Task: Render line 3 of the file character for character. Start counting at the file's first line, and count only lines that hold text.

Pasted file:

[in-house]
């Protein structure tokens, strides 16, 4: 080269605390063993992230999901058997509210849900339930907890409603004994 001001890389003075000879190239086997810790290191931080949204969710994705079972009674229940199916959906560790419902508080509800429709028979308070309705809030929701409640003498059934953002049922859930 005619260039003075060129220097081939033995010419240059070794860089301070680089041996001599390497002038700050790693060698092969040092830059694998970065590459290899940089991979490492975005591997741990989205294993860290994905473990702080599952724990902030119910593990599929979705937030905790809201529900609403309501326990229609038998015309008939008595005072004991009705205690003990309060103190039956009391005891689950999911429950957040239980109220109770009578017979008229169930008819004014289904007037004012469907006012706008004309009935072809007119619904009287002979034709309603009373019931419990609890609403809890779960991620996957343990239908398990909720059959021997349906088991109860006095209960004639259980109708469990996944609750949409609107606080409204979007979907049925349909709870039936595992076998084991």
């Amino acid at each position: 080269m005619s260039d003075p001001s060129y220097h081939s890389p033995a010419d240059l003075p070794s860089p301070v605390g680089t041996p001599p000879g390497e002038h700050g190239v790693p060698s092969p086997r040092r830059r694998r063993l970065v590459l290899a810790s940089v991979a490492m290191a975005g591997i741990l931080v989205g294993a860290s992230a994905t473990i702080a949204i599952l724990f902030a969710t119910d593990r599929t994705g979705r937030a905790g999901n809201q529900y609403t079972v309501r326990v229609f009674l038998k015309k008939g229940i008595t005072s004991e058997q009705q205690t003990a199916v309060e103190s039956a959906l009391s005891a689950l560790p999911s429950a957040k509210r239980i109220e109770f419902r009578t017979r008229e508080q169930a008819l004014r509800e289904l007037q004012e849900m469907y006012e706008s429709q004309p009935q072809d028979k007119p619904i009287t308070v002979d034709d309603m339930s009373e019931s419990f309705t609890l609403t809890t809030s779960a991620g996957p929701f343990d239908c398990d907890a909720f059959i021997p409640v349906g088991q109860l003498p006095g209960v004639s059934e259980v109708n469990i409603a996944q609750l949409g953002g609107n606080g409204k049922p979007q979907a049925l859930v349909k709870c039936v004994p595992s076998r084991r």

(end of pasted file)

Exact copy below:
């Amino acid at each position: 080269m005619s260039d003075p001001s060129y220097h081939s890389p033995a010419d240059l003075p070794s860089p301070v605390g680089t041996p001599p000879g390497e002038h700050g190239v790693p060698s092969p086997r040092r830059r694998r063993l970065v590459l290899a810790s940089v991979a490492m290191a975005g591997i741990l931080v989205g294993a860290s992230a994905t473990i702080a949204i599952l724990f902030a969710t119910d593990r599929t994705g979705r937030a905790g999901n809201q529900y609403t079972v309501r326990v229609f009674l038998k015309k008939g229940i008595t005072s004991e058997q009705q205690t003990a199916v309060e103190s039956a959906l009391s005891a689950l560790p999911s429950a957040k509210r239980i109220e109770f419902r009578t017979r008229e508080q169930a008819l004014r509800e289904l007037q004012e849900m469907y006012e706008s429709q004309p009935q072809d028979k007119p619904i009287t308070v002979d034709d309603m339930s009373e019931s419990f309705t609890l609403t809890t809030s779960a991620g996957p929701f343990d239908c398990d907890a909720f059959i021997p409640v349906g088991q109860l003498p006095g209960v004639s059934e259980v109708n469990i409603a996944q609750l949409g953002g609107n606080g409204k049922p979007q979907a049925l859930v349909k709870c039936v004994p595992s076998r084991r």